Judd Vineyard

HISTORY   •   OVERVIEW   •   VINEYARD BLOCKS 

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History

In 1988 on instructions from the original owner, the Gurry family, viticultural consultant Ian MacRae conducted a feasibility study on establishing a vineyard on the property. The report concluded…

“The property has approximately 10 hectares of land highly suitable for viticultural development…this site is capable of supporting economic crop levels of winegrapes of very high quality.”

As Splitters Ridge Estate, the first grapes, 3.2 hectares of Chardonnay and Cabernet Sauvignon, were planted in 1990; subsequent plantings by the original owners included 1.2 hectares of Chardonnay in 1993 and, in 1994, 0.8 hectares of Sauvignon Blanc and 0.4 hectare of Pinot Noir.

The Judd family bought the property in 1996 and in 1999 became part of Ten Minutes By Tractor.

See here for the history of Ten Minutes By Tractor.

 

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Overview

 

Variety Pinot Noir Chardonnay Sauvignon Blanc Total
Clone 114, 115, 777, MV6 P58 F14V9, H5V10  
Planted  1996-2009 1994 1993-1997  
Area (ha)  3.42 1.32 1.12 5.86

 
The Judd Vineyard is on the due west facing slope of a valley running between the ridges of Main Creek and Purves Roads at an elevation of 206m in the east to Splitters Creek at the bottom of the valley at an elevation of 159m in the west. The property extends up the opposite, east facing, slope where our olive grove is planted.

The Splitters Creek valley begins near Arthurs Seat Road and the Judd vineyard sits just over 3 kilometres south of there. Splitters Creek runs into Main Creek at Baldrys Road and Main Creek eventually flows into Bass Strait at Bushranger Bay, some 11 kilometres to the south. 

Slope & Elevation

Judd is our steepest vineyard; in total there is a 47m vertical fall over a horizontal distance of about 450m, therefore the average slope is about 1 in 10 or almost 6° (McCutcheon is about 5°, Wallis 4° and Coolart Road 1°).  It is also our highest vineyard, reaching 206m at its highest point (McCutcheon is 200m, Wallis 142m and Coolart Road 72m). The highest point on the Mornington Peninsula, Arthurs Seat, has an altitude of 305m.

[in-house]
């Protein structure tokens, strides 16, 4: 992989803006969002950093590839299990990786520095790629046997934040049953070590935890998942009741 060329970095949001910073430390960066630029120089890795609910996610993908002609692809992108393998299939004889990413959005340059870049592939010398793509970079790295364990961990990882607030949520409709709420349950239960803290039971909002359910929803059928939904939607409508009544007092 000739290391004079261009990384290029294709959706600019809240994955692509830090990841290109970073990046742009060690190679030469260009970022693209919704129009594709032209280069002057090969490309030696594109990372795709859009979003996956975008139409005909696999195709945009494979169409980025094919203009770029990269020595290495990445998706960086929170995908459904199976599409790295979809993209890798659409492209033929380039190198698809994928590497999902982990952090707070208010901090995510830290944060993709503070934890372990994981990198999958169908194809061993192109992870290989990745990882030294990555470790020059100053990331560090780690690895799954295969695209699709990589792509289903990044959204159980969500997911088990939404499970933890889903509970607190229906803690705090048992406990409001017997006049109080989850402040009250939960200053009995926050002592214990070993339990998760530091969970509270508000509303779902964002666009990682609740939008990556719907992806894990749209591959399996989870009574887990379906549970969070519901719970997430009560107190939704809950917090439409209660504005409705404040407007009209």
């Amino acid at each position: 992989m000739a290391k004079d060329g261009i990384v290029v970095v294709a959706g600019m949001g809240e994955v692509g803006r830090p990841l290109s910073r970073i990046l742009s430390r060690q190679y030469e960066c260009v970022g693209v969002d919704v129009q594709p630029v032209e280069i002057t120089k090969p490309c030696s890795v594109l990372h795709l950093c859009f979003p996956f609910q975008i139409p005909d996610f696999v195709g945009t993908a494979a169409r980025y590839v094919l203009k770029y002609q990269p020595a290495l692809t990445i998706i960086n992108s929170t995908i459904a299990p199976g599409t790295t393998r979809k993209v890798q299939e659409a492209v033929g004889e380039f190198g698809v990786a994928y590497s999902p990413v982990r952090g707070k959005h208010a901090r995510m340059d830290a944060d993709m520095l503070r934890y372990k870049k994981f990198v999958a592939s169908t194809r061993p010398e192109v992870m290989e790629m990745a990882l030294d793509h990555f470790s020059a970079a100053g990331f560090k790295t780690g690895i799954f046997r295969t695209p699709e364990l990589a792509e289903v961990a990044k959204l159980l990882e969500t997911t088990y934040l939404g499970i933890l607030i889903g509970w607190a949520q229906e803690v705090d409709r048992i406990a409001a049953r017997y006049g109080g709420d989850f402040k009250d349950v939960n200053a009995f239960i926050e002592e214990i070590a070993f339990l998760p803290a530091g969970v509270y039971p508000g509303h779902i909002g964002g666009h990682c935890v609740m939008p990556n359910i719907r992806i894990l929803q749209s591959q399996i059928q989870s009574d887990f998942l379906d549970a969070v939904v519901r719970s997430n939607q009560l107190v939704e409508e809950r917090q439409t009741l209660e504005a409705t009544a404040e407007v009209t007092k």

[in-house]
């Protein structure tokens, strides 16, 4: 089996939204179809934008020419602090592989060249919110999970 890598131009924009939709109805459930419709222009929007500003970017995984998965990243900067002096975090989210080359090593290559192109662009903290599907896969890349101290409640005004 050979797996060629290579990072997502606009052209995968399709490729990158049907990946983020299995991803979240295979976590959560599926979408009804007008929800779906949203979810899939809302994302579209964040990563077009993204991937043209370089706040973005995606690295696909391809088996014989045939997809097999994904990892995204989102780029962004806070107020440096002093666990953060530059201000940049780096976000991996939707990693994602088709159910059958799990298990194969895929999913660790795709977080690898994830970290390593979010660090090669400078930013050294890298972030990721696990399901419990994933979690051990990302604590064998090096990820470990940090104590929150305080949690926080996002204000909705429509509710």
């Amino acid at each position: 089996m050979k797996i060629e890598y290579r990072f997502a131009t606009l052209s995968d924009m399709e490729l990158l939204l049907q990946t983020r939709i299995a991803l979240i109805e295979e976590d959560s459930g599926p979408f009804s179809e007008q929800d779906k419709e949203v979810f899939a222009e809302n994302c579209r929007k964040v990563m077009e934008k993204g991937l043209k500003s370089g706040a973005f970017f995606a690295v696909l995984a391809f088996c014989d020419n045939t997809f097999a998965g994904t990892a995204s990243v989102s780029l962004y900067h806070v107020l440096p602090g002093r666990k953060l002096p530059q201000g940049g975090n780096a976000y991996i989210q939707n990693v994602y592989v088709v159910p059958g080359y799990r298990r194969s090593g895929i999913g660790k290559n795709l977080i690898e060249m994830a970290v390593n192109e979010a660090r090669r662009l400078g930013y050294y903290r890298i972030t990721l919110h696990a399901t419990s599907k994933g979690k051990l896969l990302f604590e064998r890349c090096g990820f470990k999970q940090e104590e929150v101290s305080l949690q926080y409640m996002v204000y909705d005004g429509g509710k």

Slope Orientation

Due west. This vineyard sees slow morning warming as the sun rises over the ridge and experiences great summer and autumn afternoon and evening heat loads right up to the point of sunset and, for soil temperatures, into the evening. Partly due to this the Judd Vineyard is much more generous in the fruit flavour profiles of all the varieties planted which offers a unique point of difference from the elegance of the Wallis and delicate nature of the McCutcheon.

Row Orientation

Except for a small parcel of Pinot Noir (the North-South Block), all the vine rows run down the slope, orientated east to west. This facilitates drainage down the slope, orientates the rows perpendicular to the strongest of the prevailing winds (north and south to south-west), reduces the impact of any intense heatwave bursts (the hottest afternoon sun from the west has less impact than on west facing rows, ie those running north-south), achieves the longest and most efficient row length and is safest for any tractor operations.

Soil

The soils here are the red ferrosols common to the Main Ridge sub-region.

The top soil, classed as a silty clay loam, runs to a depth of about 20-30cm over these red ferrosols. It suffers little from compaction and is generally well aerated, with excellent drainage and no water logging. The upper zone of the vineyard has thinner topsoil and dries out faster than the lower zone.

Water drains to the west, along the vine rows, with land contours and slowly seeps into the lower zone creating higher soil moisture content. Due to this long term water penetration the lower soils are slightly more fertile than those higher in the vineyard. This has resulted in the planting of all the Pinot Noir onto phylloxera resistant rootstocks which also add a de-vigouring effect; this has greatly assisted with yield control and vine balance which in turn has led to an improvement in flavour development.

These are very broad soil classifications and we are continuing to investigate the more specific details in each vineyard, in fact, each block.